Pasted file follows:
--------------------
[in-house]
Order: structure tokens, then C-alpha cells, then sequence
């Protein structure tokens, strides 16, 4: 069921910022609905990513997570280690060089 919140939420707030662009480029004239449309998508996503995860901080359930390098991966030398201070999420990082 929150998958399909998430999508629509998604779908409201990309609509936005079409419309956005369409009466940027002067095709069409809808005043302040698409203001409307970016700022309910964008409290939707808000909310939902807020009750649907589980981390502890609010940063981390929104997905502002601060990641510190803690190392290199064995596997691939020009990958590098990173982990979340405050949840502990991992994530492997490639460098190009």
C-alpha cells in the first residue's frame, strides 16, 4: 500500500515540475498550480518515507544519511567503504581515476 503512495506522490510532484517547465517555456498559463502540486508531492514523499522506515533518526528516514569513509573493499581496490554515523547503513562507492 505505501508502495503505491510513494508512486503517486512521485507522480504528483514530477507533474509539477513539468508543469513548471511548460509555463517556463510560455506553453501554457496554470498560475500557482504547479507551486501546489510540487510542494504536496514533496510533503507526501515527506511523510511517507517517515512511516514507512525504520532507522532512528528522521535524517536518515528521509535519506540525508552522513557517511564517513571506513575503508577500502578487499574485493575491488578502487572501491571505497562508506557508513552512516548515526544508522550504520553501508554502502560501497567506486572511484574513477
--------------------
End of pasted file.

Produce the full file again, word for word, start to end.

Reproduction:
[in-house]
Order: structure tokens, then C-alpha cells, then sequence
């Protein structure tokens, strides 16, 4: 069921910022609905990513997570280690060089 919140939420707030662009480029004239449309998508996503995860901080359930390098991966030398201070999420990082 929150998958399909998430999508629509998604779908409201990309609509936005079409419309956005369409009466940027002067095709069409809808005043302040698409203001409307970016700022309910964008409290939707808000909310939902807020009750649907589980981390502890609010940063981390929104997905502002601060990641510190803690190392290199064995596997691939020009990958590098990173982990979340405050949840502990991992994530492997490639460098190009």
C-alpha cells in the first residue's frame, strides 16, 4: 500500500515540475498550480518515507544519511567503504581515476 503512495506522490510532484517547465517555456498559463502540486508531492514523499522506515533518526528516514569513509573493499581496490554515523547503513562507492 505505501508502495503505491510513494508512486503517486512521485507522480504528483514530477507533474509539477513539468508543469513548471511548460509555463517556463510560455506553453501554457496554470498560475500557482504547479507551486501546489510540487510542494504536496514533496510533503507526501515527506511523510511517507517517515512511516514507512525504520532507522532512528528522521535524517536518515528521509535519506540525508552522513557517511564517513571506513575503508577500502578487499574485493575491488578502487572501491571505497562508506557508513552512516548515526544508522550504520553501508554502502560501497567506486572511484574513477